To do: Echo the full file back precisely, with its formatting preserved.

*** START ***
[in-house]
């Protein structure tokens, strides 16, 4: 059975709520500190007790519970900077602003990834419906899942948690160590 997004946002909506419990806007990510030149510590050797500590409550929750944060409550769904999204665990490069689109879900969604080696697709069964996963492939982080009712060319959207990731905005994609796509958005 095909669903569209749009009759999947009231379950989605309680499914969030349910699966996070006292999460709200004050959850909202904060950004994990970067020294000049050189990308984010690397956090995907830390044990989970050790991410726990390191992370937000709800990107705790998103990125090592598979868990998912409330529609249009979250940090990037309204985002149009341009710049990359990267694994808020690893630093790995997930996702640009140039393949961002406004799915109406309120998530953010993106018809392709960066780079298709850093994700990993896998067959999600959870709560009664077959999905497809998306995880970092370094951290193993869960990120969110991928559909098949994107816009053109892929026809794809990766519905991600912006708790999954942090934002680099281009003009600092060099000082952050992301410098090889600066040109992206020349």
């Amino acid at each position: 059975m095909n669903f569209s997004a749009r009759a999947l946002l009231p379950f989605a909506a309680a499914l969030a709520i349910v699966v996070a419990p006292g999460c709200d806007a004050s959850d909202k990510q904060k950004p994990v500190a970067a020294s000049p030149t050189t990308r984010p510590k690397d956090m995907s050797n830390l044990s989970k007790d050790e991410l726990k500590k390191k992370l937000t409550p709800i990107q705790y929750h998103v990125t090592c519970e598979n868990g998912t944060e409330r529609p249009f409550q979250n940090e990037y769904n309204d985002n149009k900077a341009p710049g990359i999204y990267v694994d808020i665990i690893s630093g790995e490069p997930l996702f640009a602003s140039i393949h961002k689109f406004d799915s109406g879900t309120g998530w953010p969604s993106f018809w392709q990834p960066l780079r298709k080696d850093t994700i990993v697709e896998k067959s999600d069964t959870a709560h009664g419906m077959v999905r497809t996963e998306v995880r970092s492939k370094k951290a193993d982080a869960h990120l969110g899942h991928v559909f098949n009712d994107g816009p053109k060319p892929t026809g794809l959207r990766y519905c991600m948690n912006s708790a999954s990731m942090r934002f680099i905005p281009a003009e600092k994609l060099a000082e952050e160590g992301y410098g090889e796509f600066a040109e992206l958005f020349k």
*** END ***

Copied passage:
[in-house]
């Protein structure tokens, strides 16, 4: 059975709520500190007790519970900077602003990834419906899942948690160590 997004946002909506419990806007990510030149510590050797500590409550929750944060409550769904999204665990490069689109879900969604080696697709069964996963492939982080009712060319959207990731905005994609796509958005 095909669903569209749009009759999947009231379950989605309680499914969030349910699966996070006292999460709200004050959850909202904060950004994990970067020294000049050189990308984010690397956090995907830390044990989970050790991410726990390191992370937000709800990107705790998103990125090592598979868990998912409330529609249009979250940090990037309204985002149009341009710049990359990267694994808020690893630093790995997930996702640009140039393949961002406004799915109406309120998530953010993106018809392709960066780079298709850093994700990993896998067959999600959870709560009664077959999905497809998306995880970092370094951290193993869960990120969110991928559909098949994107816009053109892929026809794809990766519905991600912006708790999954942090934002680099281009003009600092060099000082952050992301410098090889600066040109992206020349």
């Amino acid at each position: 059975m095909n669903f569209s997004a749009r009759a999947l946002l009231p379950f989605a909506a309680a499914l969030a709520i349910v699966v996070a419990p006292g999460c709200d806007a004050s959850d909202k990510q904060k950004p994990v500190a970067a020294s000049p030149t050189t990308r984010p510590k690397d956090m995907s050797n830390l044990s989970k007790d050790e991410l726990k500590k390191k992370l937000t409550p709800i990107q705790y929750h998103v990125t090592c519970e598979n868990g998912t944060e409330r529609p249009f409550q979250n940090e990037y769904n309204d985002n149009k900077a341009p710049g990359i999204y990267v694994d808020i665990i690893s630093g790995e490069p997930l996702f640009a602003s140039i393949h961002k689109f406004d799915s109406g879900t309120g998530w953010p969604s993106f018809w392709q990834p960066l780079r298709k080696d850093t994700i990993v697709e896998k067959s999600d069964t959870a709560h009664g419906m077959v999905r497809t996963e998306v995880r970092s492939k370094k951290a193993d982080a869960h990120l969110g899942h991928v559909f098949n009712d994107g816009p053109k060319p892929t026809g794809l959207r990766y519905c991600m948690n912006s708790a999954s990731m942090r934002f680099i905005p281009a003009e600092k994609l060099a000082e952050e160590g992301y410098g090889e796509f600066a040109e992206l958005f020349k």